Posts Tagged ‘animals’

Pets are a common thing in many households, they bring a lot of joy and a lot of laughs. Some of us here at NDiN also have some more “unusual” pets as well.


Here at Chiot’s Run we have all kinds of pets. We have 3 indoor cats and 1 dog (the namesake of our gardens). We also have an outdoor feral cat that adopted us, and she has a kitten as well. Mr Chiots and I both work from home so we love having pets around the house. They provide a lot of entertainment and keep us sane! All of our pets have found us through the years, they’ve all be rescued from the pound or they showed up on our doorstep.

Growing up in South America, I always had pets that tended to be more on the exotic side; armadillos, monkeys, snakes, parrots, love birds, etc. I think we got it from my dad, who grew up with all kinds of weird pets as well.

Of course we had our normal pets as well, dogs, cats and guinea pigs.

Mr Chiots and I only have 1 (or should I say thousands of unusual pets). We have two beehives in our backyard.

I’d love to have chickens as well, which aren’t really that unusual nowadays. I’d also love to have a pig and maybe a few goats someday. Those will have to wait until we have more space.


Jennifer here! While I may not have a monkey or a camel I’ve always adored animals of all kinds. Growing up I was fortunate to have the chance to help raise orphaned squirrels and raccoons. When I grew up and moved out on my own I took advantage of my freedom and went wild. (Pun totally intended)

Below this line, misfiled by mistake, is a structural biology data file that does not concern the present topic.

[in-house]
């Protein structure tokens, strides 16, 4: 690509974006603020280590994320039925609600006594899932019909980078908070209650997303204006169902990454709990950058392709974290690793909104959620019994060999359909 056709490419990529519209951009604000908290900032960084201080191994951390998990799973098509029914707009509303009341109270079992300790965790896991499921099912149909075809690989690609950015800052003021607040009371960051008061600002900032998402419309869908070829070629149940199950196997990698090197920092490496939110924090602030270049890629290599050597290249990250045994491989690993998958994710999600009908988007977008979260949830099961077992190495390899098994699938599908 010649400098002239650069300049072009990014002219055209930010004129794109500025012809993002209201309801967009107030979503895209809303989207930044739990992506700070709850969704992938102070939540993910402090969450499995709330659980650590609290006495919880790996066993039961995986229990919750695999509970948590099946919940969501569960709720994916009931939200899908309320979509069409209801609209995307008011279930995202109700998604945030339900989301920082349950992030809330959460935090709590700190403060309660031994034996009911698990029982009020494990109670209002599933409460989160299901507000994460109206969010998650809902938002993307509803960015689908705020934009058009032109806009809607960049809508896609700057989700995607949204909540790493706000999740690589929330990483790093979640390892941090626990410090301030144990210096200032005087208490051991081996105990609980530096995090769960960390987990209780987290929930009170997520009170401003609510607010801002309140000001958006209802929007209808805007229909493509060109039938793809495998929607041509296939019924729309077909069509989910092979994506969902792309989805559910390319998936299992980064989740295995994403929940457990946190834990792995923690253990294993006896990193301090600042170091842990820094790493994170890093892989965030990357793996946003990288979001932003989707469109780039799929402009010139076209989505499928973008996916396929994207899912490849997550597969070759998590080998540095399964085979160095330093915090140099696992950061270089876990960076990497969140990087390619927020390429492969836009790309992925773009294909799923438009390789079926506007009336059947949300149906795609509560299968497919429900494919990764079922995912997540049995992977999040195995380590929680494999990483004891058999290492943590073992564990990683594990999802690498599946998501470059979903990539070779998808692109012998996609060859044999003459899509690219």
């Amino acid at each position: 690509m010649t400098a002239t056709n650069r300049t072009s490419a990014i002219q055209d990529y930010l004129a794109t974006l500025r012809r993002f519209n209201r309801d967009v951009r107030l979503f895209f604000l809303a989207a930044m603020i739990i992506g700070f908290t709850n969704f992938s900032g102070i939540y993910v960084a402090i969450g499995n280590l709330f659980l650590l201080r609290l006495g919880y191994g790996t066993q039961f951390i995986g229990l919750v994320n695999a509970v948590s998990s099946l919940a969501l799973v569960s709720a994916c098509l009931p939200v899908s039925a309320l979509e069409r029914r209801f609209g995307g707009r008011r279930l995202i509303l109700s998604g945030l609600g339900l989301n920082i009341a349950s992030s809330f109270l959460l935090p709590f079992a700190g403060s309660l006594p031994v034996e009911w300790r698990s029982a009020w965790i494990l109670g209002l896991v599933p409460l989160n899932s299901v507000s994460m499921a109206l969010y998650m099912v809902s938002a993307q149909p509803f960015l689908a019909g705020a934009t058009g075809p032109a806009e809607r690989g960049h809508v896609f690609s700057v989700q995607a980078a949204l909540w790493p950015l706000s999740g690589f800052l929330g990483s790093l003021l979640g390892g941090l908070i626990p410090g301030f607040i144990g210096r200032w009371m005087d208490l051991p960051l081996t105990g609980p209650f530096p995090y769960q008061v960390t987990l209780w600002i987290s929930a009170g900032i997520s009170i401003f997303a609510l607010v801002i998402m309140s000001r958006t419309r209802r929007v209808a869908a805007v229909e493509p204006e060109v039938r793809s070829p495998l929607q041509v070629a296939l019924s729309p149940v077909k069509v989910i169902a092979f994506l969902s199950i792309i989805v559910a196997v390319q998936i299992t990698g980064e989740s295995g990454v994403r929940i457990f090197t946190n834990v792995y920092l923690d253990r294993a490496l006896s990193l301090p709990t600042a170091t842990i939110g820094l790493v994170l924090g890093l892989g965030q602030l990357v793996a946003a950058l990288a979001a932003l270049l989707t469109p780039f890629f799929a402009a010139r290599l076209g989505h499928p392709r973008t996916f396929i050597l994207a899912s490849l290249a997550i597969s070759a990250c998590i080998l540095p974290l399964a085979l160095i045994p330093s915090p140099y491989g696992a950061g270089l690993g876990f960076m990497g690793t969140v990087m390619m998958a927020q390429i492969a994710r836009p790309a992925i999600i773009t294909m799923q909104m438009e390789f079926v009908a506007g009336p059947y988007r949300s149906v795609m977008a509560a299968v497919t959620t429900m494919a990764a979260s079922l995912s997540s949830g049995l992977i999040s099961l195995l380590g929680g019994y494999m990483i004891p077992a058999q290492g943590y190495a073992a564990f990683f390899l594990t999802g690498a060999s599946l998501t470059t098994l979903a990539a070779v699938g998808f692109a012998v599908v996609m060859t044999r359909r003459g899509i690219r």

Between my roommates and I we raised an albino python, a couple of ferrets, and a 6 foot iguana.

Now that I’m a bit older my taste in animal companions leans toward the more manageable…

…or do they?

This year we started raising heritage breed chickens for eggs.


curious chicks

We’ve also got a few adopted fuzzball types hanging around: Sassafras, Boo, and Kenya.


reach out and touch me


Finally we’ve got a lot of critters that don’t make very good pets:


but at least they let us pet them!


I’m hoping one day that we’ll have a few milking goats (one of the fainting variety), a couple of llamas, and a few sheep. That will take a bit of convincing and a lot of fencing!


Pets and family members…a line easily blurred here at the inadvertent farmer!

Most of our mammals came from the local animal shelter or were given to us be exasperated owners.

Our foul we purposely keep for their eggs and slug eating abilities!

None bring more laughs and more headaches than Gizmo the camel.  We also keep llamas, goats, sheep, chickens, turkeys, ducks, rabbits and hubby keeps bees.

I cannot imagine life without pets…and in my case LOTS of them!

So what kind of unusual pets do you have, or would you like to have?

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We have been producing and selling eggs for the last five years.  Our flock is made up of a mix of old fashion and cross bred production hens.  We have maintained a flock of 25 birds of various ages.  We have also collected some data on productivity and cost using different feeding strategies. 

The charts below are based on our 25 hen flock, locally produced conventional chicken feed ($12.00 for 50 lbs.), and three different feeding strategies.